You, as a family, can also refuse to provide whatever is keeping her "independent". If she's endangering herself or others, you can call APS and report her as a vulnerable adult.

There are many folks on this site who are "waiting for a crisis", so that they can get their parent the help they need.

But to get your aunt on board, she's probably going to have to see the situation up close and personal.
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What CM just said.

Lying to your parent never feels good. Think of it as a fib to protect her well -being.

I told my mom neuropsych appointment was to obtain a baseline measurement
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I agree, don't tell her until you are out of the house. Maybe you and sis take her out to lunch.
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"Agree to go"?

You don't "ask" her.

Who is taking her?
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How do you know that your aunt is doing these things? Are you taking Mom's word for it? That may not be an accurate reflection of what is really happening.

Paranoia is very common in early-stage dementia. That can and does happen without any outside influence or encouragement. I'm just suggesting that even if you were able to get auntie on your side, your mother might not be any easier to deal with.

I certainly hope that this next appointment works out for you all.

If your suspicions are confirmed, then what? If the neurology clinic says more tests are needed but this looks like dementia, how will that change things for you and your sister? Mom will presumably still be resistant and paranoid.

What kind of help does she appear to need? Is she messing up her finances? (Often an early sign that something is wrong.) Does she have a fridge full of spoiled food? Is she falling? Does she wander out of her house without a destination in mind? Does she dress appropriate to the season? Does she repeat herself a lot? Is her memory poor? What kind of help would you arrange if she allowed you to arrange something? In what ways is she at risk now?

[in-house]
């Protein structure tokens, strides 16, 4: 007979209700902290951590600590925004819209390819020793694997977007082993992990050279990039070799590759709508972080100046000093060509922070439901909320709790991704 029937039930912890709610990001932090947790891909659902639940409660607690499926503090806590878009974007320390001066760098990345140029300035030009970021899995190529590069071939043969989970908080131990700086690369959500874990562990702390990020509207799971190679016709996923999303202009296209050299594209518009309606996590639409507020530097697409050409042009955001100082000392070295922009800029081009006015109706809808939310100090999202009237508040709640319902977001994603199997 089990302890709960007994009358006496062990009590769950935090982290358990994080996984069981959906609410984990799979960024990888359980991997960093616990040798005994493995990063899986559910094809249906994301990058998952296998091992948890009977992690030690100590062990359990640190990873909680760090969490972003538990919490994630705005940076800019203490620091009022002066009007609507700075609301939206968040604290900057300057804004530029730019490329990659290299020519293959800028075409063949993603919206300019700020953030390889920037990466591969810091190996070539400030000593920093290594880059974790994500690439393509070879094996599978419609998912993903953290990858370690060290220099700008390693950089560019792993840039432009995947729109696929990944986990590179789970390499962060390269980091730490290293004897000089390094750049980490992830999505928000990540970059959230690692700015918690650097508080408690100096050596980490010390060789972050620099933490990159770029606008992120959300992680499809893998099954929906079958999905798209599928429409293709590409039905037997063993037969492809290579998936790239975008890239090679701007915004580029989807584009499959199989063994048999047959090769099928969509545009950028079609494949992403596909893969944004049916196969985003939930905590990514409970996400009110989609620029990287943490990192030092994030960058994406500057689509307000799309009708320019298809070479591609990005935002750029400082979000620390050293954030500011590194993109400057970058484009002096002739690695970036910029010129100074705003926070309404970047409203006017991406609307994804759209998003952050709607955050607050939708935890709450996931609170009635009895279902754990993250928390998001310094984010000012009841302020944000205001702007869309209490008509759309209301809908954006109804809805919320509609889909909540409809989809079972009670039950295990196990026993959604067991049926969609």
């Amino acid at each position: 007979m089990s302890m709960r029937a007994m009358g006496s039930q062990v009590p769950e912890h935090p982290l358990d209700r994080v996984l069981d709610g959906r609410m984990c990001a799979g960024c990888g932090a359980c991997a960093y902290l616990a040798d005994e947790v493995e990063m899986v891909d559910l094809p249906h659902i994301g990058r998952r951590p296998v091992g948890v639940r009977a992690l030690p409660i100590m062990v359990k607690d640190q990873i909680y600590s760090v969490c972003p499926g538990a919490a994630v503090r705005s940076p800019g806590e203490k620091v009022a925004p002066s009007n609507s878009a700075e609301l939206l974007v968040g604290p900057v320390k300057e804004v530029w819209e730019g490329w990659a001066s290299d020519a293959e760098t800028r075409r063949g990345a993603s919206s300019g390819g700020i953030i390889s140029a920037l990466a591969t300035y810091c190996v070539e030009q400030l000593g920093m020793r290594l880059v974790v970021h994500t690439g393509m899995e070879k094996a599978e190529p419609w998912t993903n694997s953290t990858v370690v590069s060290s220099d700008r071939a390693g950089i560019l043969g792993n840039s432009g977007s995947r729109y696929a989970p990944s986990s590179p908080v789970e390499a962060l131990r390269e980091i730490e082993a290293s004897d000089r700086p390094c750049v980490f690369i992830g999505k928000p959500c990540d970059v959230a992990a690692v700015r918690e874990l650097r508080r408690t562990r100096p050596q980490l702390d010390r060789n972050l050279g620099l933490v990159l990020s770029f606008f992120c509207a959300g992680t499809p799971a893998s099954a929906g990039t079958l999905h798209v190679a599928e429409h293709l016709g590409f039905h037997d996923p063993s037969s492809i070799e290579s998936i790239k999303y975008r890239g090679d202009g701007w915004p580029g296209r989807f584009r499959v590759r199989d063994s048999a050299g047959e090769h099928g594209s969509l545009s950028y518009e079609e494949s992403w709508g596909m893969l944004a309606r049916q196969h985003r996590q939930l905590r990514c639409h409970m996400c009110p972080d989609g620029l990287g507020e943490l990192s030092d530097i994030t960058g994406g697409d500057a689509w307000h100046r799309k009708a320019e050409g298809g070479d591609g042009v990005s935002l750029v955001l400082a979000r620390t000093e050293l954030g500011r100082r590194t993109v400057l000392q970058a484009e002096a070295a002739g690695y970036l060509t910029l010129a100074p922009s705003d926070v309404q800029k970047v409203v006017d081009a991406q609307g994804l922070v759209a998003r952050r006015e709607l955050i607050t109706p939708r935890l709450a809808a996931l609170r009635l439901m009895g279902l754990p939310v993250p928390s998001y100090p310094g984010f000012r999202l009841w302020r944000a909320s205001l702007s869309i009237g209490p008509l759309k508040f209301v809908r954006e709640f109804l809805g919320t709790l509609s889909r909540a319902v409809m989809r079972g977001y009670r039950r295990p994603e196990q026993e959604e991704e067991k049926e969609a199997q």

Even after a diagnosis (assuming it is dementia) she will still have the same needs and risks. Don't wait for the appointment to start reading up on ways to help those with dementia.
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LoLo1169--I just wanted to mention that I'm thankful you keep in touch after having made your original posting. There are so many "hit and run" posters on this forum--someone asks a question and then we don't hear from them again, which is especially frustrating if more information is needed to allow those responding to provide the most relevant answers. (Sometimes I wonder if the original poster has even bothered to read the responses!) In any case, I hope you have gotten something helpful from all the suggestions here--if not, just clarify your needs further.